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Every other day dosing can be successful (dasatinib)


A maintenance therapy with dasatinib once every 48 hours after achievement of a deep molecular response is feasible. Pts with duration of TKIs≥3y and duration of MR4≥1y experienced very high rates of survival in maintenance without loss of MMR (>95%) and without dasatinib related toxicities. Our results suggest that maintenance with dasatinib is an attractive option for pts in sustained deep molecular response.


This is very good news to report. I may even do this myself as I decide on discontinuation. May help with withdrawal which is known to happen when dosing is stopped suddenly.

(note: paper is from 2018. Interesting how long it takes for new knowledge and results to disseminate.)

I am greedy.  I want to go to every other day dosing, 20 mg, AND maintain two zeros to the right.  I doubt there will ever be a study of THAT!

Kat and Scuba,

I haven't posted about my last visit to Mayo yet, but this seems as good a time as any. My current onc switched me to a colleague on the myeloid side when it became apparent that I was no longer a boring CML patient after 10 years. Dr. A-K did his leukemia fellowship with Dr. Cortez so I feel pretty good about him professionally.

Short background, one year ago today, I started experiencing signs of pleural effusion. I had been on 50 mg Sprycel since May of 2012 when I had my first pleural effusion 2.5 years after switching to Sprycel 100 mg from Gleevec due to liver toxicity. My first pleural effusion (in my right lung) went away after discontinuation of Sprycel for about 2.5 months.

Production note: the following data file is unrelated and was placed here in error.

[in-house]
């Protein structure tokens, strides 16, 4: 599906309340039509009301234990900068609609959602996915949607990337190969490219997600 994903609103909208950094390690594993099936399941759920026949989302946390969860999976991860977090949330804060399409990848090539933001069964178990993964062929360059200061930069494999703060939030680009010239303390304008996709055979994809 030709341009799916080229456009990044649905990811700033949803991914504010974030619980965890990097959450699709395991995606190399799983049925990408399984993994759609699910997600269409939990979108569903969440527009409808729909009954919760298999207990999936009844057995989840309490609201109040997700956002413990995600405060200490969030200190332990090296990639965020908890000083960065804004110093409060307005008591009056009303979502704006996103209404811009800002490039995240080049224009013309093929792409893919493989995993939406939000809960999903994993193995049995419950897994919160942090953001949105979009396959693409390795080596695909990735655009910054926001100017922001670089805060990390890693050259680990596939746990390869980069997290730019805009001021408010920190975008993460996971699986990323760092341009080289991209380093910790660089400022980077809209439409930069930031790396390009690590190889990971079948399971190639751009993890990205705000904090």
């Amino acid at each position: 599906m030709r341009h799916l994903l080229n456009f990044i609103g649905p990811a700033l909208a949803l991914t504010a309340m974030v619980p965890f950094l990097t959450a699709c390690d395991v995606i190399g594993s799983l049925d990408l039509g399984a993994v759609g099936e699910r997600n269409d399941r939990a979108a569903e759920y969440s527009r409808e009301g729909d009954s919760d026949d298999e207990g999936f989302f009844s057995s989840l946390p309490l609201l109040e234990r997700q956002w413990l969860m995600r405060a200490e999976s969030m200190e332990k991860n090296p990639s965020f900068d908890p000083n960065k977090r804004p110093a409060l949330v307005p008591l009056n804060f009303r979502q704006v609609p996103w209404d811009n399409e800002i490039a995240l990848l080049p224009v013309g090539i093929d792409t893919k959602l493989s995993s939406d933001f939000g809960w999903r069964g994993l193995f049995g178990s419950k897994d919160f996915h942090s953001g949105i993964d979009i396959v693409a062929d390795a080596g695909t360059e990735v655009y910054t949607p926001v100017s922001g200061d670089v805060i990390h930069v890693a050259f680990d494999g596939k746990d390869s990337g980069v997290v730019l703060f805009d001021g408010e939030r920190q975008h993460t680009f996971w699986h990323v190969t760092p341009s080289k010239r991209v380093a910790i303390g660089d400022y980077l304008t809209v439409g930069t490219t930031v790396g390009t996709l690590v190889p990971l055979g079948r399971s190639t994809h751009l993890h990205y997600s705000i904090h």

This time the effusion (in my left lung) continued to be consistent. There was no lessening of the fluid after 2 months off drug and I lost MMR. We decided to insert an indwelling pleural catheter so I could drain fluid daily on my own and reduce Sprycel to 20 mg. thinking the effusion would subside quickly. I'm still draining, but the amount has recently reduced drastically so perhaps there is a light at the end of the tunnel.

Dr. G wanted to switch me to bosulif and I have been very resistant to that idea. After 10 years I did not want to deal with new side effects that could be worse than what I was already dealing with. So, enter Dr. A-K, who, as it turns out, dislikes bosulif as much as I. In his estimation there have been too many cases of grade 3/4 colitis with bosulif that have required hospitalization. If there are other options for treatment he would try those first.

Here's a couple of interesting factoids I learned from him:

1. 85 - 90% of CML patients at the Mayo Clinic are on Gleevec. For some reason that surprised me.

2. It is very unusual to experience grade 3/4 pleural effusion in just one lung and even more unusual for it to re-occur in the other lung. (Clarification: re-occurrence usually happens in same lung as first effusion.)

Dr. A-K gave me four options for treatment, of which only the first two were ones that interested either of us; continue what we were doing, 20 mg. daily and hope the fluid eventually goes away, (I forgot to mention that I regained CMR 3 months after starting Sprycel 20 mg in December 2018) OR, try 20 mg. every other day and see what happens. He has a couple of patients who are doing very well at that level.